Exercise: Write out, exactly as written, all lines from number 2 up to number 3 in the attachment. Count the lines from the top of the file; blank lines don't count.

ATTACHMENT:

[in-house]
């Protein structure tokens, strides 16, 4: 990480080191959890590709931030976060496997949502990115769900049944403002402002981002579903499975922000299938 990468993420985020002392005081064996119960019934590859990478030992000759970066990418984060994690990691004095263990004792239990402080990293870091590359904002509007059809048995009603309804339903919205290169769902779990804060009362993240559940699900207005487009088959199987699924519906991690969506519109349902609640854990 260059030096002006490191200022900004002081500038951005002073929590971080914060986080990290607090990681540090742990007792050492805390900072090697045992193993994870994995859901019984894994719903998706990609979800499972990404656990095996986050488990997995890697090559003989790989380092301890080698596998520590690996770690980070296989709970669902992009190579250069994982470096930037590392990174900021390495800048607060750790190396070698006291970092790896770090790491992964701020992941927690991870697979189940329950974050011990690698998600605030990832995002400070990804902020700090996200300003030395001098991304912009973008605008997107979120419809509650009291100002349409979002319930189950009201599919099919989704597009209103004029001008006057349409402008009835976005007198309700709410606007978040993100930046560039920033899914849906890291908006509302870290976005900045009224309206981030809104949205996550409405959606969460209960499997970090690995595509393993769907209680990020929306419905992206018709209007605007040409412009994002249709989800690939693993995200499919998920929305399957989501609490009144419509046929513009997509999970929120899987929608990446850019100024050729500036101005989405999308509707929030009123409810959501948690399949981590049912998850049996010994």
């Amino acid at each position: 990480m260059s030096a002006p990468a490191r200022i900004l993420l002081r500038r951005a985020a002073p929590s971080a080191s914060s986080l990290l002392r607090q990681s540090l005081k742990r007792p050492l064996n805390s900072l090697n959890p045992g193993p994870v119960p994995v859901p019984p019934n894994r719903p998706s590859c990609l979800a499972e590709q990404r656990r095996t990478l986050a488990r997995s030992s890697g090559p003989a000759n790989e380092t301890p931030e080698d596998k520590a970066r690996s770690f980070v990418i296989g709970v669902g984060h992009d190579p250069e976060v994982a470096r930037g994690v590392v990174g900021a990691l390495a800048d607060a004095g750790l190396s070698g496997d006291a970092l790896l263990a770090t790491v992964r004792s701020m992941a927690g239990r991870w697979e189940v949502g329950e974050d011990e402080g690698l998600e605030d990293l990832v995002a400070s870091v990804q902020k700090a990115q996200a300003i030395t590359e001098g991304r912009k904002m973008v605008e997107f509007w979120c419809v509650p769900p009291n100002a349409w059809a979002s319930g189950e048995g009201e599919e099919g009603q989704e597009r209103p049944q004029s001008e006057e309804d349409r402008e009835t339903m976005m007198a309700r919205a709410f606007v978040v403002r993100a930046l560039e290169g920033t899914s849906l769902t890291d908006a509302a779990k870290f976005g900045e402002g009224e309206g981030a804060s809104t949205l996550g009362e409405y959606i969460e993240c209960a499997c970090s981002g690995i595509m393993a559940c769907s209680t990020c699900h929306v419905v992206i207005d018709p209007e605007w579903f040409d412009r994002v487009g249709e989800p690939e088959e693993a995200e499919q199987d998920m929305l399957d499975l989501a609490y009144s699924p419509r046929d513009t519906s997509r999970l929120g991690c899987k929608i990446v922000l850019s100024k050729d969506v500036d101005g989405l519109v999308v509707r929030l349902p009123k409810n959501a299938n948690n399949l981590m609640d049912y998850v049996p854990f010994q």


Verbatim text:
């Protein structure tokens, strides 16, 4: 990480080191959890590709931030976060496997949502990115769900049944403002402002981002579903499975922000299938 990468993420985020002392005081064996119960019934590859990478030992000759970066990418984060994690990691004095263990004792239990402080990293870091590359904002509007059809048995009603309804339903919205290169769902779990804060009362993240559940699900207005487009088959199987699924519906991690969506519109349902609640854990 260059030096002006490191200022900004002081500038951005002073929590971080914060986080990290607090990681540090742990007792050492805390900072090697045992193993994870994995859901019984894994719903998706990609979800499972990404656990095996986050488990997995890697090559003989790989380092301890080698596998520590690996770690980070296989709970669902992009190579250069994982470096930037590392990174900021390495800048607060750790190396070698006291970092790896770090790491992964701020992941927690991870697979189940329950974050011990690698998600605030990832995002400070990804902020700090996200300003030395001098991304912009973008605008997107979120419809509650009291100002349409979002319930189950009201599919099919989704597009209103004029001008006057349409402008009835976005007198309700709410606007978040993100930046560039920033899914849906890291908006509302870290976005900045009224309206981030809104949205996550409405959606969460209960499997970090690995595509393993769907209680990020929306419905992206018709209007605007040409412009994002249709989800690939693993995200499919998920929305399957989501609490009144419509046929513009997509999970929120899987929608990446850019100024050729500036101005989405999308509707929030009123409810959501948690399949981590049912998850049996010994």
């Amino acid at each position: 990480m260059s030096a002006p990468a490191r200022i900004l993420l002081r500038r951005a985020a002073p929590s971080a080191s914060s986080l990290l002392r607090q990681s540090l005081k742990r007792p050492l064996n805390s900072l090697n959890p045992g193993p994870v119960p994995v859901p019984p019934n894994r719903p998706s590859c990609l979800a499972e590709q990404r656990r095996t990478l986050a488990r997995s030992s890697g090559p003989a000759n790989e380092t301890p931030e080698d596998k520590a970066r690996s770690f980070v990418i296989g709970v669902g984060h992009d190579p250069e976060v994982a470096r930037g994690v590392v990174g900021a990691l390495a800048d607060a004095g750790l190396s070698g496997d006291a970092l790896l263990a770090t790491v992964r004792s701020m992941a927690g239990r991870w697979e189940v949502g329950e974050d011990e402080g690698l998600e605030d990293l990832v995002a400070s870091v990804q902020k700090a990115q996200a300003i030395t590359e001098g991304r912009k904002m973008v605008e997107f509007w979120c419809v509650p769900p009291n100002a349409w059809a979002s319930g189950e048995g009201e599919e099919g009603q989704e597009r209103p049944q004029s001008e006057e309804d349409r402008e009835t339903m976005m007198a309700r919205a709410f606007v978040v403002r993100a930046l560039e290169g920033t899914s849906l769902t890291d908006a509302a779990k870290f976005g900045e402002g009224e309206g981030a804060s809104t949205l996550g009362e409405y959606i969460e993240c209960a499997c970090s981002g690995i595509m393993a559940c769907s209680t990020c699900h929306v419905v992206i207005d018709p209007e605007w579903f040409d412009r994002v487009g249709e989800p690939e088959e693993a995200e499919q199987d998920m929305l399957d499975l989501a609490y009144s699924p419509r046929d513009t519906s997509r999970l929120g991690c899987k929608i990446v922000l850019s100024k050729d969506v500036d101005g989405l519109v999308v509707r929030l349902p009123k409810n959501a299938n948690n399949l981590m609640d049912y998850v049996p854990f010994q």